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Proceedings Paper

Target acquisition and tracking system based on a real-time reconfigurable multiwindow CMOS image sensor
Author(s): David J. Stack; Christopher A. Kramer; Terence H. McLoughlin; Kris W. Sielski; Guang Yang; Christopher J. Wrigley; Bedabrata Pain
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Paper Abstract

This paper presents a prototype Dynamically Reconfigurable Vision (DRV) system. DRV is based on the intelligent, dynamic allocation of spatial and temporal resources in order to maximize system performance. Minimization of irrelevant data in the video processing chain reduces on- board processing requirements, power consumption, and payload, and increases the amount of relevant information that can be communicated over bandwidth-limited channels. Our DRV system employs a real-time reconfigurable CMOS image sensor which supports multiple variance-resolution, independently-configurable windows per exposure, operates in a snapshot capture mode to minimize smear, and outputs data through multiple video ports to minimize readout time. Multiple, time-correlated windows enable the vision system to better support multiple targeting functions concurrently, and achieve a maximum level of situational awareness. This imager is capable of reconfiguring itself in microseconds upon demand; frame-by-frame configurable parameters include frame rate, integration time, and parameters defining the position, shape, size, and resolution of each window. The system additionally features a small footprint and very low power, resulting from a CMOS implementation and on-chip signal processing using passive circuitry. The advantages of DRV over conventional imaging techniques are discussed, and the overall design and performance of our DRV sensor and camera are presented.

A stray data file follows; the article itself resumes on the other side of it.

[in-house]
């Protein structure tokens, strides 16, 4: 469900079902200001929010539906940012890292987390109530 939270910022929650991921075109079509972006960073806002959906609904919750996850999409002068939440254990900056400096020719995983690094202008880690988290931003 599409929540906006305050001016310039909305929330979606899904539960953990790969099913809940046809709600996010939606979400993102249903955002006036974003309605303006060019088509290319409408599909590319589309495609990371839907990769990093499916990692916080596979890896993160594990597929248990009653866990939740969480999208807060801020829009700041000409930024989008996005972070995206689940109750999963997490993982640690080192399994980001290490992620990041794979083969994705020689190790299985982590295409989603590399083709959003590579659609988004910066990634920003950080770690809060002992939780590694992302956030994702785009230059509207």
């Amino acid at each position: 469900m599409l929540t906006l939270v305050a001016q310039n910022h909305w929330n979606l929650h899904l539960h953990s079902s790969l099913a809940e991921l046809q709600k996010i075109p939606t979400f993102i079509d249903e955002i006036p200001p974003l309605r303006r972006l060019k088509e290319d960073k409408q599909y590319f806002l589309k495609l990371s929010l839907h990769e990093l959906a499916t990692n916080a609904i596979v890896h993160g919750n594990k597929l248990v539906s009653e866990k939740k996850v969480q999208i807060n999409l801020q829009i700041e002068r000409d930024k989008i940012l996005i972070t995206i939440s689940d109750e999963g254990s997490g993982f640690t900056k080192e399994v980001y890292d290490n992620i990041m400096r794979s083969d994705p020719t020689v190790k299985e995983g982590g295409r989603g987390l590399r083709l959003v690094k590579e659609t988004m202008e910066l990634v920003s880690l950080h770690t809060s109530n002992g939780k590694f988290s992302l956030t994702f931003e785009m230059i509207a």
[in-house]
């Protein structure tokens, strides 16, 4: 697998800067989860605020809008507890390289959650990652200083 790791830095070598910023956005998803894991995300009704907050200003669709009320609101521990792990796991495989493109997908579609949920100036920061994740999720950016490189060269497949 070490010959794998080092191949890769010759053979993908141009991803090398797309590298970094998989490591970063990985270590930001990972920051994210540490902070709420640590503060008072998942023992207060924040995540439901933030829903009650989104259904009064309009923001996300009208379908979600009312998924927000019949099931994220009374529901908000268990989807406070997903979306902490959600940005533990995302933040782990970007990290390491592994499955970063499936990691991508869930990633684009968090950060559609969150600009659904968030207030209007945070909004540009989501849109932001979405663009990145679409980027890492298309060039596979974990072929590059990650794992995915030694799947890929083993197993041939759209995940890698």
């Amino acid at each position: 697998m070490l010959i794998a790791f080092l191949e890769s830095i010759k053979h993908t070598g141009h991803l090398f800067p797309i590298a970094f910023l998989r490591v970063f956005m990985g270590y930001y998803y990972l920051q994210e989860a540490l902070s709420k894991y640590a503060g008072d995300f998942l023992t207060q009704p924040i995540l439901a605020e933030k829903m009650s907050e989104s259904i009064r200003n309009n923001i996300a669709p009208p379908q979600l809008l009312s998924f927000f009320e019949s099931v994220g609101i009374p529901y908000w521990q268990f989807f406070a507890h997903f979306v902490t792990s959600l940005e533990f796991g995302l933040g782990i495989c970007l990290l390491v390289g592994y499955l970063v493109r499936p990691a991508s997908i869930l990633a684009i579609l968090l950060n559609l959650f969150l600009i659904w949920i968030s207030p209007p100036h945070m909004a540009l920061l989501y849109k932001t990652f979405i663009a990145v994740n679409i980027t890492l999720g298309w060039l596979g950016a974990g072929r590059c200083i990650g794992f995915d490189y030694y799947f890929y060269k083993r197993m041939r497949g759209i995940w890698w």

Paper Details

Date Published: 7 July 2000
PDF: 12 pages
Proc. SPIE 4025, Acquisition, Tracking, and Pointing XIV, (7 July 2000); doi: 10.1117/12.391661
Show Author Affiliations
David J. Stack, Comptek Amherst Systems, Inc. (United States)
Christopher A. Kramer, Comptek Amherst Systems, Inc. (United States)
Terence H. McLoughlin, Comptek Amherst Systems, Inc. (United States)
Kris W. Sielski, Comptek Amherst Systems, Inc. (United States)
Guang Yang, Jet Propulsion Lab. (United States)
Christopher J. Wrigley, Jet Propulsion Lab. (United States)
Bedabrata Pain, Jet Propulsion Lab. (United States)

Published in SPIE Proceedings Vol. 4025:
Acquisition, Tracking, and Pointing XIV
Michael K. Masten; Larry A. Stockum, Editor(s)

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